Ending of judge's crier role 'disaster waiting to happen'


A CIRCUIT Court judge has hit out at any plans to abolish the role of judge’s crier, describing the move as “a disaster waiting to happen”, which will hit court productivity.

Judge Olive Buttimer retired from the bench yesterday and used her last day in office to criticise the proposed cutback, saying it could lead to courts sitting for shorter hours.

The role of the crier is to provide assistance to a Circuit Court judge. Duties include driving the judge to and from courthouses.

It is a similar position to that of the judge’s tipstaff in the High Court and Supreme Court.

Prof Colm McCarthy’s 2009 review of government expenditure recommended the abolition of tipstaffs and criers, which cost about €2.5 million every year. There are currently between 83 and 87 such positions.

Judge Buttimer said there had been “a lot of talk” about dispensing with criers.

“It’s a disaster waiting to happen,” she said, adding that judges are extremely tired by the end of each day – particularly when first appointed – as for the first time they have to consider each side of each case.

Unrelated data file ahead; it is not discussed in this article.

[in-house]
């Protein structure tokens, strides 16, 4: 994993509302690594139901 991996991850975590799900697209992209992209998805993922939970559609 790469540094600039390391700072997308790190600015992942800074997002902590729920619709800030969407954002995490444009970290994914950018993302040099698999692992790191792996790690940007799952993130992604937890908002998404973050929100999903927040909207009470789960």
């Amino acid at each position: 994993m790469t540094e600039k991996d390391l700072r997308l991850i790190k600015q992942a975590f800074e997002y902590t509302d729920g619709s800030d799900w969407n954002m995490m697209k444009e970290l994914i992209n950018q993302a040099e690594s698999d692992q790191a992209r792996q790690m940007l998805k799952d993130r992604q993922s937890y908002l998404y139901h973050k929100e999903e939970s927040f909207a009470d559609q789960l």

“Judges are only going to sit much shorter hours, in which case there will be a loss of productivity, so they can drive themselves home.”

The alternative, she said, was to sit for longer hours to get through the court lists – “which are enormous” – but possibly be “dangerous when driving home at night”.

Criers also saved the court time by getting the judge’s car in and out of the courthouse grounds, she added.

“Either way, it’s a loser to appoint a judge without a crier.”

The chief executive of the Courts Service, Brendan Ryan, said last year there would be “very few support services available directly to judges if you take the ushers and criers from them”.

Judge Buttimer joined the Bar in 1977 and built up a successful practice in Dublin and the midlands before becoming a judge of the Circuit Court in 1997, presiding mainly on the southeastern circuit.

Tributes were paid to her yesterday at her last sitting of the court, in Clonmel, by representatives from the Bar, the solicitors of the area; the Garda Síochána; the Courts Service; the county registrars; and her judicial colleagues, represented by Judge Alice Doyle and Judge Tom Teehan.

Many spoke of her efficiency, her courtesy to practitioners and litigants alike and her wisdom.

Among those present to congratulate her was senior counsel Jack Fitzpatrick, under whom Judge Buttimer “devilled” when she first became a barrister.

“This is a day of triumph and a day of some sadness for the circuit, as you retire,” Mr Fitzpatrick told her.

“You will leave a gap when you leave the court today. That gap the authorities will fill, but they’ll never fill it fully.”